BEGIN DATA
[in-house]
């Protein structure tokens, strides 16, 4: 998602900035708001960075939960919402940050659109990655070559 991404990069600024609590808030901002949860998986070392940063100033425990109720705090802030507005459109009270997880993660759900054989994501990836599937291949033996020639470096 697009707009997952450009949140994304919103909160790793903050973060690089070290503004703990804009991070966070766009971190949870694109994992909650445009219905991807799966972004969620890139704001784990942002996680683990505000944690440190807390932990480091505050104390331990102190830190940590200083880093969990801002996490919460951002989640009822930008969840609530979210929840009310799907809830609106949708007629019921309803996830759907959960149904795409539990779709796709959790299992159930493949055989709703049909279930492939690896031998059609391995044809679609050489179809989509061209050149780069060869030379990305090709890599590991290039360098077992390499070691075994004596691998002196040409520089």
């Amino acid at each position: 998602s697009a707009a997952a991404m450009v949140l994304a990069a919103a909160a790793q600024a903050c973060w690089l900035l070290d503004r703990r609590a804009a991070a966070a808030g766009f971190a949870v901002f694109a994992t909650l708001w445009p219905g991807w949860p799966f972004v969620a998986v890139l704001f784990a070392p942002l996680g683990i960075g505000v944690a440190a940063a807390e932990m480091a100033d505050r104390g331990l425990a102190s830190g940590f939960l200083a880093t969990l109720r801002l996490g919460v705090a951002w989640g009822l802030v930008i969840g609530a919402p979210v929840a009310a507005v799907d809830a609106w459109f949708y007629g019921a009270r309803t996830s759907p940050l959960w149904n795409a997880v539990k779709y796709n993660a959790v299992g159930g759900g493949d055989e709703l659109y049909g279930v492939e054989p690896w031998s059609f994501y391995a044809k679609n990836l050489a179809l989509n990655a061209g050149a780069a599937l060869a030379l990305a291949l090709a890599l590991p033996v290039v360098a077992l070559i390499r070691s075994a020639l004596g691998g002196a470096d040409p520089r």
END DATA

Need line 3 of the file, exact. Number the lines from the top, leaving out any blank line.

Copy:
């Amino acid at each position: 998602s697009a707009a997952a991404m450009v949140l994304a990069a919103a909160a790793q600024a903050c973060w690089l900035l070290d503004r703990r609590a804009a991070a966070a808030g766009f971190a949870v901002f694109a994992t909650l708001w445009p219905g991807w949860p799966f972004v969620a998986v890139l704001f784990a070392p942002l996680g683990i960075g505000v944690a440190a940063a807390e932990m480091a100033d505050r104390g331990l425990a102190s830190g940590f939960l200083a880093t969990l109720r801002l996490g919460v705090a951002w989640g009822l802030v930008i969840g609530a919402p979210v929840a009310a507005v799907d809830a609106w459109f949708y007629g019921a009270r309803t996830s759907p940050l959960w149904n795409a997880v539990k779709y796709n993660a959790v299992g159930g759900g493949d055989e709703l659109y049909g279930v492939e054989p690896w031998s059609f994501y391995a044809k679609n990836l050489a179809l989509n990655a061209g050149a780069a599937l060869a030379l990305a291949l090709a890599l590991p033996v290039v360098a077992l070559i390499r070691s075994a020639l004596g691998g002196a470096d040409p520089r």